Senator Jeff Flake of Arizona is considered to be one of three Republicans who could oppose Brett Kavanaugh’s nomination to the Supreme Court (Brendan SMIALOWSKI)
Washington (AFP) – As the US Senate prepares to vote on whether to confirm Brett Kavanaugh to a lifetime appointment on the Supreme Court, all eyes are on three Republican senators who could make or break the nomination.
The Republican lawmakers considered potential opponents of President Donald Trump’s pick for the nation’s highest court are Jeff Flake of Arizona, Susan Collins of Maine and Lisa Murkowski of Alaska.
Republicans enjoy a slim 51-49 majority in the Senate and Kavanaugh, a staunch conservative, is unlikely to draw any support from the Democratic side of the aisle, although the possibility cannot be ruled out entirely.
A defection by just two Republicans would torpedo the hopes of Kavanaugh, a 53-year-old appeals court judge whose nomination has been clouded by allegations he committed a sexual assault decades ago while a teenager.
Flake, 55, has been a vocal critic of Trump, and Collins, 65, and Murkowski, 61, have crossed swords with the Republican president on several occasions.
In July of last year, Collins and Murkowski earned Trump’s ire when they voted against his attempt to repeal former president Barack Obama’s health care legislation.
“Senator Lisa Murkowski of the Great State of Alaska really let the Republicans, and our country, down yesterday,” Trump tweeted. “Too bad!”
Unlike most other Republicans, Collins and Murkowski back a women’s right to an abortion and concerns have been raised that Kavanaugh could support attempts to overturn the 1973 Supreme Court ruling on the subject.
All three senators have been bombarded with questions from reporters and constituents all week about how they plan to vote and the pressure clearly caught up to Flake on Friday.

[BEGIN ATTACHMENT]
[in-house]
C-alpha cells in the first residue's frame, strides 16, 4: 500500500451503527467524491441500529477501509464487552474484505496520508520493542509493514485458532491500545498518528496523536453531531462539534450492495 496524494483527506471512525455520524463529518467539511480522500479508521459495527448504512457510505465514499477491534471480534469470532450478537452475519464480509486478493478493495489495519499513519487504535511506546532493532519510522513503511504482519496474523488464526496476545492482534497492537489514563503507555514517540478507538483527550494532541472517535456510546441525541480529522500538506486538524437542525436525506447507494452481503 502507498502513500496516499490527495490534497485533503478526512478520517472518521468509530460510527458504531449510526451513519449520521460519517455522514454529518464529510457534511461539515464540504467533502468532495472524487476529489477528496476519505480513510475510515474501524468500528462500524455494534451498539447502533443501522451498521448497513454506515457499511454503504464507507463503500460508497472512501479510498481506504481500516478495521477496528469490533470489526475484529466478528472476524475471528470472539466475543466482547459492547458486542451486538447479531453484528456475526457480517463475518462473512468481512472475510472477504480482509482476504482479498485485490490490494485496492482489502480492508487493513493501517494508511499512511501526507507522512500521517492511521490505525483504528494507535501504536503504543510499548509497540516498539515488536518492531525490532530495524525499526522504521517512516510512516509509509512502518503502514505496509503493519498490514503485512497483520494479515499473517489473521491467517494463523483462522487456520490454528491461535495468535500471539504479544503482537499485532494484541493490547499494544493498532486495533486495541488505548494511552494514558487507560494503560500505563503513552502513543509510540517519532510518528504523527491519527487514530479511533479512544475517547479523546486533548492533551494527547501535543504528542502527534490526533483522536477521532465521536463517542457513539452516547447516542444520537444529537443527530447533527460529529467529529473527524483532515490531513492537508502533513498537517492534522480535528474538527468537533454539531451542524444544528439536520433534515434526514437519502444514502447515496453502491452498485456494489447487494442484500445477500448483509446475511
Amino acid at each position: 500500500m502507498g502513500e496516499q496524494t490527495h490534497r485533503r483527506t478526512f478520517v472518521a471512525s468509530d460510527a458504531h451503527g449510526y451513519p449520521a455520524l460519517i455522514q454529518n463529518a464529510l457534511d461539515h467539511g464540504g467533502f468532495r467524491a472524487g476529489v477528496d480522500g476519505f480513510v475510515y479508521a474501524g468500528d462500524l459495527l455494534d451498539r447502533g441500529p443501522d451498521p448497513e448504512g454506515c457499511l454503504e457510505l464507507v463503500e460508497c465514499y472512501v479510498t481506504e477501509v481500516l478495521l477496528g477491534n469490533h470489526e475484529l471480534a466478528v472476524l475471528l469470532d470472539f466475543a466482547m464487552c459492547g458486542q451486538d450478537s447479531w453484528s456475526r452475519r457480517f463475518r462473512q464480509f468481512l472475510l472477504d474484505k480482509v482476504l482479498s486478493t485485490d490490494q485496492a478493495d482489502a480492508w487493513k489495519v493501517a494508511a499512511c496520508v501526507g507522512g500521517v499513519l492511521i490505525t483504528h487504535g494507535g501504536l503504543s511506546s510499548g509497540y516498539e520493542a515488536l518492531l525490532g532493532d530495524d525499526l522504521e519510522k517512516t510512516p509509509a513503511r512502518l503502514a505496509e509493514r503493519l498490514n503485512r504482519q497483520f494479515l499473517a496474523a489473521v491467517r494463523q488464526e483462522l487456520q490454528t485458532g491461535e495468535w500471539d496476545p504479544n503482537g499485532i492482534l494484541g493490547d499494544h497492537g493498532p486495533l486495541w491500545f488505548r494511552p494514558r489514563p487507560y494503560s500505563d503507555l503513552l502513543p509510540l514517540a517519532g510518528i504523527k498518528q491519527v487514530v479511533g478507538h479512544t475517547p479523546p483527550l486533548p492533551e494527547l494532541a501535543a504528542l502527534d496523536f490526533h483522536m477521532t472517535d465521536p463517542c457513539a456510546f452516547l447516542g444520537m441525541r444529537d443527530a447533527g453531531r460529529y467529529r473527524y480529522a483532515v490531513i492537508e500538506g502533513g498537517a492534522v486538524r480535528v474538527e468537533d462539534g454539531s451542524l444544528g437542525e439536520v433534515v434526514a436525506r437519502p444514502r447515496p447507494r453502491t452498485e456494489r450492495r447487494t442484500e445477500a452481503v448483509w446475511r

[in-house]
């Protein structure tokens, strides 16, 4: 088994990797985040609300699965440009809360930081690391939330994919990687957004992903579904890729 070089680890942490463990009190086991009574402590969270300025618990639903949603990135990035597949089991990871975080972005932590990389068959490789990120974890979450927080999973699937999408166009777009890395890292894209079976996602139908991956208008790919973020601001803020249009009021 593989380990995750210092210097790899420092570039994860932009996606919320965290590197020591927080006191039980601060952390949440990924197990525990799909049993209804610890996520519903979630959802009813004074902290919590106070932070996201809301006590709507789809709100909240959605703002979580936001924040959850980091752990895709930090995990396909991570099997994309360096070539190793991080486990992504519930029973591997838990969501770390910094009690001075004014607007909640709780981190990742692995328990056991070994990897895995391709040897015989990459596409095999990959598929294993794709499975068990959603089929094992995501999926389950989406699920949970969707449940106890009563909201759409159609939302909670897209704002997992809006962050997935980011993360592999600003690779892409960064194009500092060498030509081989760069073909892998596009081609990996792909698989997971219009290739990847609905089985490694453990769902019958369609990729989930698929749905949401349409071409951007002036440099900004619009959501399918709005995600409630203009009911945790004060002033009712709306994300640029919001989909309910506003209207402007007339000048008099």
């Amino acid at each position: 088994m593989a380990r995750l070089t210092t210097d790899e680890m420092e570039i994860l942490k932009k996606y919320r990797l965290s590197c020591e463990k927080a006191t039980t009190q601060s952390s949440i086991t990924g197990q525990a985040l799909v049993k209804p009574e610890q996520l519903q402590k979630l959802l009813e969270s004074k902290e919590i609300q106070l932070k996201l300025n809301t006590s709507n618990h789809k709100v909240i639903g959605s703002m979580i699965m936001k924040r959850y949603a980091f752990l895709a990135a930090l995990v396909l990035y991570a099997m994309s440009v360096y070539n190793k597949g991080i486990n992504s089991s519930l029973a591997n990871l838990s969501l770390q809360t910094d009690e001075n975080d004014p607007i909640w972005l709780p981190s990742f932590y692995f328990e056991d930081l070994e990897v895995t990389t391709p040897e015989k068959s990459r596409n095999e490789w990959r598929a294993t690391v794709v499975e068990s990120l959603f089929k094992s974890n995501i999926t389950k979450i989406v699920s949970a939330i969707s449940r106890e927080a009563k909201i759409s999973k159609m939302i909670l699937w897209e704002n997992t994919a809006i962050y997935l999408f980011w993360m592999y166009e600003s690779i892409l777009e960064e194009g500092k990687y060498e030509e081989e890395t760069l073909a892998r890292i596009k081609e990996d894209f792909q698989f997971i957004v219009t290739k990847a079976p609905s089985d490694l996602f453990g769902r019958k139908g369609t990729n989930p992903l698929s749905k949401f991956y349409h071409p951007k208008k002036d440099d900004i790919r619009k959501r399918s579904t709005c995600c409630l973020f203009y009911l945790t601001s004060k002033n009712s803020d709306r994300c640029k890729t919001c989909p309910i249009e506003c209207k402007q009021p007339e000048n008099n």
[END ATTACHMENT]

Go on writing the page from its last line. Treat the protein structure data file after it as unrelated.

– ‘Don’t look away from me!’ –
Just minutes after issuing a statement saying he would vote “yes” on Kavanaugh, Flake was confronted in a Senate elevator by several irate women who said they were victims of sexual assault.
“Don’t look away from me! Look at me and tell me that it doesn’t matter what happened to me, that you’ll let people like that go to the highest court on the land,” one weeping woman told a visibly uncomfortable Flake.
After extricating himself, the Arizona senator sprang an 11th-hour surprise as the Senate Judiciary Committee was preparing to vote on Kavanaugh’s nomination.
Amid confusion in the hearing room, Flake called for the full Senate vote to be delayed for up to a week to allow the FBI to investigate the sexual assault allegations against Kavanaugh.
Flake joined the 10 other Republicans on the panel in sending Kavanaugh’s nomination to the Senate floor but he said later the results of the FBI probe could lead him to change his mind.
Murkowski and Collins both welcomed the delay and the FBI probe into the allegations by university professor Christine Blasey Ford that Kavanaugh sexually assaulted her in 1982.
“It was a good step today,” Murkowski said.
Flake is retiring from the Senate but Collins, who will be up for re-election in 2020, is under pressure in her home state of Maine.
Hillary Clinton defeated Trump in Maine by 48 percent to 45 percent in the 2016 presidential election and the northeast state has been leaning increasingly Democratic.
Hundreds of women showed up on Friday outside Collins’ office in Portland, Maine, to voice their opposition to Kavanaugh’s nomination.
“A Sexual Predator Does Not Belong on the Supreme Court,” read a sign carried by one of the protestors.
Murkowski is on safer ground in Alaska.
She comes from a storied Alaska political family — her father was governor and a senator before her — and she doesn’t face the voters again until 2022.
Asked Friday if he has a message for Murkowski and Collins, Trump said he did not have one.
“They have to do what they think is right,” the president said. “They have to be comfortable with themselves.”
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